I’ve been staring at the computer screen for a long time. Two hours, in fact, which surprises me because I am not a do-nothinger. I waste time, do things that don’t matter, lose myself in useless pursuits, but I never do nothing.
Today, though, I’m staring. Thinking.
I want to write about Jacob and Abbie. I want to tell you about them, and how I love them, and how they left. And why they left, perhaps, though how I might tell you something that I don’t know myself is a mystery.
Have you heard of the Mariana Trench? It’s in the Pacific Ocean, near Japan, and at its deepest point, it is deeper than Mt. Everest is tall.
The pain I feel from Jacob and Abbie’s absence would, if it was a tangible thing, overflow the Mariana Trench. All that pain puts pressure on my heart, stops my words, makes me tremble, leaves me feeling feverish. When the pain shows up at the front of my mind, I’m overwhelmed with exhaustion. Like now.
If I could just go to sleep, the pain would leave me alone for awhile.
I’m compelled toward distraction. What’s new in my Google reader? Is there anything good on TV? How about I go work on that essay I started yesterday? Where should I send that? I’ll just pull out my copy of Writer’s Market and…
And so it goes. Despite my best intentions to look the pain in the face, to wrestle it to the ground with words so I can make sense of it and learn to live with it, I turn away.
I fear I may drown.
More than a dozen years ago, when I had gone back to college and subsequently (and not at all coincidentally) gotten separated from Jacob and Abbie’s dad, I had a classmate who was a non-custodial mother of a little girl. “It’s better this way,” she said.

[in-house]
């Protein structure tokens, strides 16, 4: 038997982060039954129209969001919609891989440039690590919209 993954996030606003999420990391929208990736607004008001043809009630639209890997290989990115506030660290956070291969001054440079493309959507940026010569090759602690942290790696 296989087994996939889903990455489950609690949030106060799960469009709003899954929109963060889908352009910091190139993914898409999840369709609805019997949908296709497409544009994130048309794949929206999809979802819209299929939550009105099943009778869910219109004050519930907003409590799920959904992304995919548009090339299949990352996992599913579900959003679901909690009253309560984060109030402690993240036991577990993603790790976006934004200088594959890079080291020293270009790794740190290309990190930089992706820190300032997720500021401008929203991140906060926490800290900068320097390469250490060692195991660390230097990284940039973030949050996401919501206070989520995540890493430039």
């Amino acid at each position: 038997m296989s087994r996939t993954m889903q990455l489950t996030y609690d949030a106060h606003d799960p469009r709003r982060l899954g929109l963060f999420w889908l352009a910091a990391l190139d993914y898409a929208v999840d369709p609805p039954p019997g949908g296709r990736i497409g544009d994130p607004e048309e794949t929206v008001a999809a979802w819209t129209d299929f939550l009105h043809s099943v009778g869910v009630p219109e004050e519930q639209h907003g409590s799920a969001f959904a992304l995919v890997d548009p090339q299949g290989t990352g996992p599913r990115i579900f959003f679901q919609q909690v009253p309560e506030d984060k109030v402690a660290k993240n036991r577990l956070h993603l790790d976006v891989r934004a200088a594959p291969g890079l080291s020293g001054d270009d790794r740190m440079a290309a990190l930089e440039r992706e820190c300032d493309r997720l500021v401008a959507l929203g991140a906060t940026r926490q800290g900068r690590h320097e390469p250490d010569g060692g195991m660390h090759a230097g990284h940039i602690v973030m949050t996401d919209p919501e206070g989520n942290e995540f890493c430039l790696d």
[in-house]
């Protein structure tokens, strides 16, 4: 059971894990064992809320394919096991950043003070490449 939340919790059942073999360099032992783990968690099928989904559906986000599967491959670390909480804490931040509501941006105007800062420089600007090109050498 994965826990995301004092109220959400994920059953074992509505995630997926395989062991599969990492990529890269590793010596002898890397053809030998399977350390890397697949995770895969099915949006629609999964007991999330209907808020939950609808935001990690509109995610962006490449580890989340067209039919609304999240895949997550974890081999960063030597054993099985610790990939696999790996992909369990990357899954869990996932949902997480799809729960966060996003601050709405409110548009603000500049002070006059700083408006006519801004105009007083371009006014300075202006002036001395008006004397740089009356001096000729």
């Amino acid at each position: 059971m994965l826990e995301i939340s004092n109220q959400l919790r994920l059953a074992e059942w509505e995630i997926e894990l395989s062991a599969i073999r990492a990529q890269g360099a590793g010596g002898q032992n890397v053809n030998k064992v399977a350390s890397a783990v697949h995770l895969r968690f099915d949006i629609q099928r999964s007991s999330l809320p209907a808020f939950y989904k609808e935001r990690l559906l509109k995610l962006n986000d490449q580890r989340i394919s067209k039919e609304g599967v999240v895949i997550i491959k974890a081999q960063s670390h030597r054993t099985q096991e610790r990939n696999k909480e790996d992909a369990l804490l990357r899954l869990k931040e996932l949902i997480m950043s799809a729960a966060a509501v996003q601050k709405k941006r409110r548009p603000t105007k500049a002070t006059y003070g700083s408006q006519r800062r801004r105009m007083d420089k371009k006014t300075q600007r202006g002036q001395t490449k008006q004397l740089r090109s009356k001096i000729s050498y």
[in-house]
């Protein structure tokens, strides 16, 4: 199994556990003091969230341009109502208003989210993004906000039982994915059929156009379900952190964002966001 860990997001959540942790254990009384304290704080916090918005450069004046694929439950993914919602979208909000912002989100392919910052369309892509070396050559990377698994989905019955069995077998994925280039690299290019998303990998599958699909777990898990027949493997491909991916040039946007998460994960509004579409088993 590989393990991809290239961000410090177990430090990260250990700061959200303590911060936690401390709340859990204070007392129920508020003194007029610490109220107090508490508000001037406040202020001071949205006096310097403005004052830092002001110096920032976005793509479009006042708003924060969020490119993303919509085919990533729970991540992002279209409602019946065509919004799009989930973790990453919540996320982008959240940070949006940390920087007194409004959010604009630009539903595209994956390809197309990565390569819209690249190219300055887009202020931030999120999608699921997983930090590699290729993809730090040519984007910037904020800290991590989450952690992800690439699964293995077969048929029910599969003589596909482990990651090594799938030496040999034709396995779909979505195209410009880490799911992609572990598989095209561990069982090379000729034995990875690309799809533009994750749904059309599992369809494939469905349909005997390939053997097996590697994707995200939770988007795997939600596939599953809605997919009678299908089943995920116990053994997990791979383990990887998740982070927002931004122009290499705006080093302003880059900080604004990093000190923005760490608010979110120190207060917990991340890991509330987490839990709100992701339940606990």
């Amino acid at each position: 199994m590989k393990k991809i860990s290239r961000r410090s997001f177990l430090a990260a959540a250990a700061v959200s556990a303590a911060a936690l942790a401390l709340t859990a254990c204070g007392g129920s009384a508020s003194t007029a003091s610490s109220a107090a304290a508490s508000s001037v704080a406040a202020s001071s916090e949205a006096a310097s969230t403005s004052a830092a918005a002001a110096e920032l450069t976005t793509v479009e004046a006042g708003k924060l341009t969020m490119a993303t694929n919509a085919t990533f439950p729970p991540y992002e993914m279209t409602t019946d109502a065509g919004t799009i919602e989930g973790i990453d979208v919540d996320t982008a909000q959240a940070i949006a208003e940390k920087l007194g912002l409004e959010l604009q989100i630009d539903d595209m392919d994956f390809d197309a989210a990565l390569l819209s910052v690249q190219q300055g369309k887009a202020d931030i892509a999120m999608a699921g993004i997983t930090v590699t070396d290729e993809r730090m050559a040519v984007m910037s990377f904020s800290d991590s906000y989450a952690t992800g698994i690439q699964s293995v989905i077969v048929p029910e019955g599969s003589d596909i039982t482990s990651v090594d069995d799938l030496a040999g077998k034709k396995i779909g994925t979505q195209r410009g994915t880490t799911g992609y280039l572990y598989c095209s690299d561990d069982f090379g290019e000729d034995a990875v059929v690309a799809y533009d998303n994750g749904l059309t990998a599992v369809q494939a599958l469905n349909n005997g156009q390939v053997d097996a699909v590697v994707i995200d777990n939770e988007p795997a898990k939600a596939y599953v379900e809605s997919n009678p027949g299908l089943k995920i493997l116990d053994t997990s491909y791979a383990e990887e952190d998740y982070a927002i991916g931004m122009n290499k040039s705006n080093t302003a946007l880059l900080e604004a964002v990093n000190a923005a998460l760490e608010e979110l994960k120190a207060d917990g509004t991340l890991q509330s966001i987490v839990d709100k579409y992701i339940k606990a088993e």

Reeling from the transition to co-parenting and sharing my children with a man who lived in a different house, I was aghast at my classmate’s laissez faire attitude. I would never let that happen I swore to myself. My God, what kind of a mother allows her child to live somewhere else, full-time? There is no way she loves her daughter as much as I love my kids. No way in hell. I would die before I accepted something like that.
I held them here too long, hostages to my pain over all we had lost. I forced them to hate me because they needed that much power to launch themselves out of my house. They live a mile away in their dad’s apartment.
They live on the moon.
They were here on Saturday, these two who no longer live here and who have captivated me for so long. They are extraordinary, with broad minds and deep love. They are magic.
Their visits are rare and usually brief. They told me they were going to spend the night and I said, “Cool.” Inside I screamed my joy and pain. We watched movies; Jacob let me pet his head.
Often, we’re uneasy around each other. They challenge me; I respond as if I am still their mother in the old way. Abbie and Jacob make knowing faces at each other, faces they think I can’t see. “Nothing has changed,” those faces say. “She doesn’t care what we think. She doesn’t care about us,” and I am wracked with doubt. Is that true? Do I want them to go away? Do I like it better like this?
Because life is easier this way. The pain tries to drown me and the pressure is overwhelming but the war is over. The angry faces are easier to bear than the wounded faces were. Keeping Carter alive stole me from them and they hate me for that. They covered their wounds with a scrim of anger and it protects them. It protects me, too.